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A Quick Markdown Syntax Error Detection for Writing MathJax Equations in Octopress Posts (3)

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Background

I often write math in this blog. After typing lots of characters, syntax errors are inevitable, but no one wants them to be published. Unluckily, the rake generate command takes too long to run. In order to find them out more quickly, I quickly went over the Gemfile of the repository for this blog, and saw that the Markdown engine of Octopress is kramdown. Therefore, I used the command line version of this Markdown parser to convert my Markdown source file to an HTML document by a Vim Ex command.

:!kramdown % > %<.html

For this, I’ve written two posts describing the workflow of producing HTML web pages consisting of math expressions from Markdown source files using kramdown and MathJax.

Problem

In the first post in this series, I’ve made a list of steps in Vim. However, jumping to other files is laborious. More importantly, those steps involve browsing and copying of lines of HTML code of the <head>, which loads MathJax, in other HTML files. This can seriously slow down the editing process. Unhappily, this problem isn’t solved in the second post in this series.

Solution

Include the script in the content

There might be some option for the kramdown command line utility to use accept an HTML template files during the code conversion. However, I’m too lazy to search for them as I need to work on math.1

Remembering that I defered the loading of JavaScripts in order to boost the PageSpeed score of this site, I adpated the script to load MathJax instead of fancyBox in my draft markdown file.2

Put this at the bottom
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<script type="text/javascript">
(function() {
  function getScript(url,success){
    var script=document.createElement('script');
    script.src=url;
    var head=document.getElementsByTagName('head')[0],
    done=false;
    script.onload=script.onreadystatechange = function(){
      if ( !done && (!this.readyState || this.readyState == 'loaded' || this.readyState == 'complete') ) {
      done=true;
      success();
      script.onload = script.onreadystatechange = null;
      head.removeChild(script);
      }
    };
    head.appendChild(script);
  }

  getScript("https://cdn.mathjax.org/mathjax/latest/MathJax.js?" +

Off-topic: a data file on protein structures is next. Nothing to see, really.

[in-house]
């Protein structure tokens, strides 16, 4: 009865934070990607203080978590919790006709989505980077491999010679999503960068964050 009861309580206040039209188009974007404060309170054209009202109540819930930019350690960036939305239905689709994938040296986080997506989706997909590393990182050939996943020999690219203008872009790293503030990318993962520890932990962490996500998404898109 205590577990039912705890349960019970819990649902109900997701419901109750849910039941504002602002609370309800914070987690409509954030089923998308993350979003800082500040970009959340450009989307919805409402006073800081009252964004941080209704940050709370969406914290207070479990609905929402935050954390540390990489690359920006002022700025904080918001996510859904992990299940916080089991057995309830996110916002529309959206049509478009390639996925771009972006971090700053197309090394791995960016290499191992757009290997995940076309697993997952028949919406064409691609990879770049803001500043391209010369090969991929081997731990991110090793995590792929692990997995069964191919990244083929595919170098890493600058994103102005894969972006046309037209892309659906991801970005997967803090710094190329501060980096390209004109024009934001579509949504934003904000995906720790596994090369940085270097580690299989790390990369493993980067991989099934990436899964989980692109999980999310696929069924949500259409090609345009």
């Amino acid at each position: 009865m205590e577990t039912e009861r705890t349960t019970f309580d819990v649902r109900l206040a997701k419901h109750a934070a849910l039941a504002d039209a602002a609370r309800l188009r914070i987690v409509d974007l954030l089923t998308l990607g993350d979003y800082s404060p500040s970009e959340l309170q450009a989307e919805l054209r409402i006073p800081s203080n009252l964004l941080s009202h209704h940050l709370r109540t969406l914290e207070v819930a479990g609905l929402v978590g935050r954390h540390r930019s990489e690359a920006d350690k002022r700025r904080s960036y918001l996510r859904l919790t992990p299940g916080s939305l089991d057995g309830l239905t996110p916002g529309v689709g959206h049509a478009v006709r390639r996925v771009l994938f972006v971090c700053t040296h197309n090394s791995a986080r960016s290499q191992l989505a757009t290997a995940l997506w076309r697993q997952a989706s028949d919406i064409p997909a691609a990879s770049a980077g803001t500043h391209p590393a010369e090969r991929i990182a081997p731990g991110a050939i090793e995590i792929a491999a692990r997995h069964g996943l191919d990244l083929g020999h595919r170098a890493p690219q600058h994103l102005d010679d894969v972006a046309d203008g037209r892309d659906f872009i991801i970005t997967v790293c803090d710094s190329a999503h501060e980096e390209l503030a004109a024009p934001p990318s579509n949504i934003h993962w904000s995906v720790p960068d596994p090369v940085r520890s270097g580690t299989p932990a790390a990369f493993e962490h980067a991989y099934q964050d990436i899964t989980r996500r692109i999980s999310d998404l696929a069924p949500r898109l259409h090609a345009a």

"config=TeX-AMS-MML_HTMLorMML" +
    ",https://vincenttam.github.io/javascripts/MathJaxLocal.js",
    function(){});

})();
</script>

A problem with Vim’s folding arised


(Added on DEC 12TH, 2016)

This subsection can be omitted since appending the above code can be done with cat. Please see the next post in this series for the detailed description.


By default, with the plugin vim-markdown installed, the sections are folded. Before I can continue editing at the end of the file, I have to open the last fold, which contained more than 25 lines due to the script enabling MathJax at the bottom. As a result, I have to move back to the middle of the last fold by pressing k for a while. That annoys me. If the script is contained in a separate fold, it’s better. Therefore, adding a blank line and then a line consisting of three hyphens will fix this problem.

Inadequacies


(Added on SEP 3RD, 2015)

Now I realised that kramdown will leave the trailing two backslashes at each line inside <div> tags in Markdown source files untouched.


In the second post in this series, we know that <div> tag prevents kramdown from converting the code inside the tag to HTML, while in another old post about kramdown’s Markdown attributes, one can revert the above behaviour by simply adding an attribute markdown="1" to the <div> tag. These can be reflected in the above test.

Usually, in math environments inside a $\rm \LaTeX$ document, double backslashes \\ start a new line, and it’s the same in MathJax. Typing two backslashes in the Markdown source down will suffice. Unluckily, in the real Markdown source for Octopress posts, four \ are needed.


  1. For example, I have to think about multi-variable real-valued functions.

  2. Refer to my old post Octopress, PageSpeed, jQuery and fancyBox in Blog 1 for details.

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